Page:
Along one of my favorite hiking trails there is a bench that overlooks a little pond. Sometimes there are swans there. I’ve yet to determine whether they are naturally migrating swans or if they were deposited here, but I often like to pause on my hike and sit to watch them. This past weekend as I approached my bench, I noticed something different: the graffiti artists had been out. Not just with ink, but with a knife. There were the ubiquitous carved initials and secret codes and then one that made me angrier than all the others combined. Someone had carved into the seat the Christian fish symbol with a tiny cross in the middle.
Now I suppose a non-Christian could have done this, but my assumption is that it was a Christian. Someone who tried his/her hand at evangelizing through destruction of property. That’s just great.
I stewed about this for the rest of my hike. This is precisely the kind of nonsense that leads folks to sagely quote Ghandi: I like your Christ. I do not like your Christians. Your Christians are so unlike your Christ.
The Bible is pretty clear about how Christians should act: with love, goodness, gentleness, patience, kindness (Galatians 5:22-23). We should be taking care of God’s good creation (Genesis 1:26-31). We should be thankful for the gifts He has bestowed (Psalm 107). We should not be partaking in idiotic gestures like carving fish symbols into public property.
And we should not be publicly calling our Christian brothers and sisters idiots.
That last part, in case you were wondering, was written for me. Because here’s another thing the Bible is pretty clear about: we should examine our own heart before we examine someone else’s. “First take the log out of your own eye,” Jesus told his followers. “and then you will see clearly to take the speck out of your brother’s eye” (Matthew 7:5).
How often am I that Christian that someone is watching, thinking, wow, she certainly doesn’t act Christian? Maybe I don’t deface property, but there are plenty of times when I’m preoccupied, self-absorbed, angry, selfish, frustrated… shall I go on?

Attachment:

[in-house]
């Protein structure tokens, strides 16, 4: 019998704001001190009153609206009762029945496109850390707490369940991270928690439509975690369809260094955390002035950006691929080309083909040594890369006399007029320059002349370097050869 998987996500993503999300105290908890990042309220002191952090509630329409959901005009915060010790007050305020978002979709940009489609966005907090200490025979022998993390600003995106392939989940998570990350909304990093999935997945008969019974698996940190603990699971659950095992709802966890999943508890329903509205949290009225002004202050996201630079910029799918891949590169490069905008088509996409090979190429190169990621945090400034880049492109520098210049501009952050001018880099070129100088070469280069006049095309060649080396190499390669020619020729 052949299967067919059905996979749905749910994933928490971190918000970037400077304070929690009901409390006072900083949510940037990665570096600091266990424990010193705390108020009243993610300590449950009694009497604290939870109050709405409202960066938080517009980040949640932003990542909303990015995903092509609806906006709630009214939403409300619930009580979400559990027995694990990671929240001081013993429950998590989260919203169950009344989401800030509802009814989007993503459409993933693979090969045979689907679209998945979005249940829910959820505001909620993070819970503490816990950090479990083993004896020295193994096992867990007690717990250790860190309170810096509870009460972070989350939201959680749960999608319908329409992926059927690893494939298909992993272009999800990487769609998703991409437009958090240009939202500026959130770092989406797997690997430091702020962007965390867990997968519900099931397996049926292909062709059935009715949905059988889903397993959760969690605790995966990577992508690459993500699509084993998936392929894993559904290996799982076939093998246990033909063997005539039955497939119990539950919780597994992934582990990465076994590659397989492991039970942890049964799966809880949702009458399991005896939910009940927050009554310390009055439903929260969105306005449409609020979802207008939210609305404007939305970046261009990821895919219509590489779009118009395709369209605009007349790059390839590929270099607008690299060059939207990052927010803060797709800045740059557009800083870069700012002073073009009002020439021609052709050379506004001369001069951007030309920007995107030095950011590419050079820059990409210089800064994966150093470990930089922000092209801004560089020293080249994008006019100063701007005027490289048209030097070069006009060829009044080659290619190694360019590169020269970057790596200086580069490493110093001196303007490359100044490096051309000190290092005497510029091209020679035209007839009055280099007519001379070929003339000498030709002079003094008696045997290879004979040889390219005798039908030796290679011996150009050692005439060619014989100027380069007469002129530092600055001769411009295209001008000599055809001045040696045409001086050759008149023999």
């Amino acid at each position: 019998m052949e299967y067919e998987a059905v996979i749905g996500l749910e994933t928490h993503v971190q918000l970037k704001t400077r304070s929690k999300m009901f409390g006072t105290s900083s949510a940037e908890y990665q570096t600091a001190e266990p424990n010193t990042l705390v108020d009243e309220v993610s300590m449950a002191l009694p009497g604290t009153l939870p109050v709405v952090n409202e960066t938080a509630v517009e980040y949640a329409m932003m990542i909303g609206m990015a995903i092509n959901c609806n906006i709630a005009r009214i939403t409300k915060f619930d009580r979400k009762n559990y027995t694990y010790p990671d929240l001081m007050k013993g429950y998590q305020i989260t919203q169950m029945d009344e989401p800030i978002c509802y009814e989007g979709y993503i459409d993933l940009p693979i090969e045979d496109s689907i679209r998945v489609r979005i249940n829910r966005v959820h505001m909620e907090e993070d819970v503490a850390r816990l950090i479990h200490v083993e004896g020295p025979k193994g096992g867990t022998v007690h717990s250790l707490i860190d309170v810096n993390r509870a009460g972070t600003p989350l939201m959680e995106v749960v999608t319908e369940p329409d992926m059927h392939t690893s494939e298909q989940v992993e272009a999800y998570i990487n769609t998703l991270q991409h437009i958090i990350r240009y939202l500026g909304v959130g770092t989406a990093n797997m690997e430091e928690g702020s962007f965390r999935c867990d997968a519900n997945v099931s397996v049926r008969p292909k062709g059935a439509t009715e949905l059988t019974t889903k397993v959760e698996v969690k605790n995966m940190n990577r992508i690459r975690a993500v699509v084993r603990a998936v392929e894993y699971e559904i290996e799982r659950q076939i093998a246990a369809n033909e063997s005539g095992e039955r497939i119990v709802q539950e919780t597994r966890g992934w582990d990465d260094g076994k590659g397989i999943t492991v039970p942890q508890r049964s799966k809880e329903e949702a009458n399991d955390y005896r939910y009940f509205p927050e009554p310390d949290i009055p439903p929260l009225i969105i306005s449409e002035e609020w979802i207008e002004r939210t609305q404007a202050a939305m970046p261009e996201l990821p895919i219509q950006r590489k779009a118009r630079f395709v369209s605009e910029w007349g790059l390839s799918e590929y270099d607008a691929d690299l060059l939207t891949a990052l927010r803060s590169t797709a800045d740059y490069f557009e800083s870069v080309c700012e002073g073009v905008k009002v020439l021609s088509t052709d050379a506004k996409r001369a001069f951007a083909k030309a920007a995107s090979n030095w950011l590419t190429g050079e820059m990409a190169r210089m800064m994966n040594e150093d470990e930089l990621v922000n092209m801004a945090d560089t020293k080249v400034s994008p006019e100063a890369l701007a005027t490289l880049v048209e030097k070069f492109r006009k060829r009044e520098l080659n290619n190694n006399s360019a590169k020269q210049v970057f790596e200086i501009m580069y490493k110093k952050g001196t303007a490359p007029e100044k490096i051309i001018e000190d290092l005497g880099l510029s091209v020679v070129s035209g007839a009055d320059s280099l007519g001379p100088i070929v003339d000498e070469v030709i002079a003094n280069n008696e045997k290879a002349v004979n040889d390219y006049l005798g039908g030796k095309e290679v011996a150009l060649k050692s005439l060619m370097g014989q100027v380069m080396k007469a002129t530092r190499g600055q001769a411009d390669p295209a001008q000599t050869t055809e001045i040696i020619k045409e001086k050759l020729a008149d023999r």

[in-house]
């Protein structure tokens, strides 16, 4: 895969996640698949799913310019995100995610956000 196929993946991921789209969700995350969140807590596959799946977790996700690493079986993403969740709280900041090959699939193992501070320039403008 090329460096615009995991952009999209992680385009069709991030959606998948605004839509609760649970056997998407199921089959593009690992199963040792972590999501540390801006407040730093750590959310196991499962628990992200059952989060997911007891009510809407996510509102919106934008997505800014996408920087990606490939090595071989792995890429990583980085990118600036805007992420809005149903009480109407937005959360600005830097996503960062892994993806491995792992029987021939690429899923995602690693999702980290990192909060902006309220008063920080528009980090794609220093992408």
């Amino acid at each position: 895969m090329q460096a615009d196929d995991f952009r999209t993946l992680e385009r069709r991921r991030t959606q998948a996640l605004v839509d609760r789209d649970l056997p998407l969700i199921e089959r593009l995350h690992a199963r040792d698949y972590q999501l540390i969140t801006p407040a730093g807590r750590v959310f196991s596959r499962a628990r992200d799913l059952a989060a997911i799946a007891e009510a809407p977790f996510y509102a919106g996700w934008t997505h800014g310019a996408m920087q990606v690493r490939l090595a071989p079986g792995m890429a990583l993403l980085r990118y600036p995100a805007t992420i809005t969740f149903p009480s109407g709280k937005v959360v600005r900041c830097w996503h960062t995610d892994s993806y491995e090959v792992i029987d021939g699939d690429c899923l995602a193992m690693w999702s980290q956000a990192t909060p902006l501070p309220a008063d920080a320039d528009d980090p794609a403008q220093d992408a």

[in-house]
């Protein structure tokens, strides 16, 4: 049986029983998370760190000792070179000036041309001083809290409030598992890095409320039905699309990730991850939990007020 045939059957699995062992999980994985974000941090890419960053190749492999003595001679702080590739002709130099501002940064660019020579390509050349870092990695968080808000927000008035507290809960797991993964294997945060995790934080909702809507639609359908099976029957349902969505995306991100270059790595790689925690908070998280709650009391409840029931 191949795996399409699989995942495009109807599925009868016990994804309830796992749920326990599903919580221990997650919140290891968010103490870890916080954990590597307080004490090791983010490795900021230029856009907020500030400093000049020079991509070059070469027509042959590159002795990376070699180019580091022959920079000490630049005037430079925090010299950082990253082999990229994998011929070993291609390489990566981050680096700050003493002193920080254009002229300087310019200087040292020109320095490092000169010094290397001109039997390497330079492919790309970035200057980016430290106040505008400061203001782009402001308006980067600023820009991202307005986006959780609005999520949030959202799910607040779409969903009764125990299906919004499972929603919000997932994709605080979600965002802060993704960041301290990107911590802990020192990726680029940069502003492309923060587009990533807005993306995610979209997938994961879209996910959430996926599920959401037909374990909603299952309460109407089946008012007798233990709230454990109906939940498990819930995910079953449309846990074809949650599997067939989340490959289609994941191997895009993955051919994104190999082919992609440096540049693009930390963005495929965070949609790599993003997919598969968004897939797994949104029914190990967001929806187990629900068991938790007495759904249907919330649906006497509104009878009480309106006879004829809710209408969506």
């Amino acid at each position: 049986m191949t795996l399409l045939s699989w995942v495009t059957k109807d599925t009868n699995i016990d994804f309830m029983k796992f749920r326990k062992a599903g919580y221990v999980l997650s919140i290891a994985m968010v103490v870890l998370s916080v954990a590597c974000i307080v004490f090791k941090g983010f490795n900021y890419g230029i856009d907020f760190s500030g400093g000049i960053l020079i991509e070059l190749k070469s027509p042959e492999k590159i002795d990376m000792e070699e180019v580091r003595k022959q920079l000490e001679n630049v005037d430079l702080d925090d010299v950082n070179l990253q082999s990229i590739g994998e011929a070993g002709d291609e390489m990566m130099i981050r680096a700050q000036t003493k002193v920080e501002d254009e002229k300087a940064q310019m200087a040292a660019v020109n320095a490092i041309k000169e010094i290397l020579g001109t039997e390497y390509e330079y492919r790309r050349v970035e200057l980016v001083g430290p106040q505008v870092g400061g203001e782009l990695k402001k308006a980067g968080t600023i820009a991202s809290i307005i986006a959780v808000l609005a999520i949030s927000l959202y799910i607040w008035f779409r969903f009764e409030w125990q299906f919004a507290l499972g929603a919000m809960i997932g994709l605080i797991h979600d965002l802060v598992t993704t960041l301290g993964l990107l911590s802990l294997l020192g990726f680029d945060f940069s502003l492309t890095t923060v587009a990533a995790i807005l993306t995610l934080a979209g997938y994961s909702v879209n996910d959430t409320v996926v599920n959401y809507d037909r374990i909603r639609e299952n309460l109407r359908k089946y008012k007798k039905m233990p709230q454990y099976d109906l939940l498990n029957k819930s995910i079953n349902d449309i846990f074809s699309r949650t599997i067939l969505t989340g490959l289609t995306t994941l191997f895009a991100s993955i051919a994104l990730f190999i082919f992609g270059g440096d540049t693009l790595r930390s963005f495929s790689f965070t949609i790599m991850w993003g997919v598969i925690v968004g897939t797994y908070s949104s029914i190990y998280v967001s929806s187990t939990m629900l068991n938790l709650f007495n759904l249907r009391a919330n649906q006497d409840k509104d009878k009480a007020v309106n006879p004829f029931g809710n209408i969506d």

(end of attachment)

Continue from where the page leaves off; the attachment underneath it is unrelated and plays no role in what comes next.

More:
First take the log out of your own eye, Jesus said.
I get easily frustrated when I see Christians acting “so unlike your Christ.” But as I was trudging back to my car, it suddenly occurred to me: other Christians are not the benchmark of Christianity anymore than I am. We are unlike our Christ. This should not make us run from Christianity. It should make us run to it. In fact, the entire foundation of Christianity rests upon the recognition that we are fallen human beings. We sin. We do idiotic things. We are unlike our Christ. And this is exactly why we need Christ. The fruit of the Spirit, Paul wrote, is love joy, peace, patience, kindness, goodness, faithfulness, gentleness, self-control (Galatians 5:22-23a). The fruit of the Spirit. These are not things we accomplish on our own. These are things that Christ accomplishes within us.
The foundation of Christianity is not other Christians; it is Christ Himself. We do not come to Christianity because we want to be like other Christians; we come to Christianity so that we may become like Christ. And this is not your own doing; it is the gift of God, not a result of works, so that no one may boast (Ephesians 2:8b-9).
Have you observed an un-Christlike Christian lately? Rather than getting angry, take a moment to look in the mirror. If you’re anything like me, it will be a humbling experience.
Brothers, if anyone is caught in any transgression, you who are spiritual should restore him in a spirit of gentleness. Keep watch on yourself, lest you too be tempted (Galatians 6:1).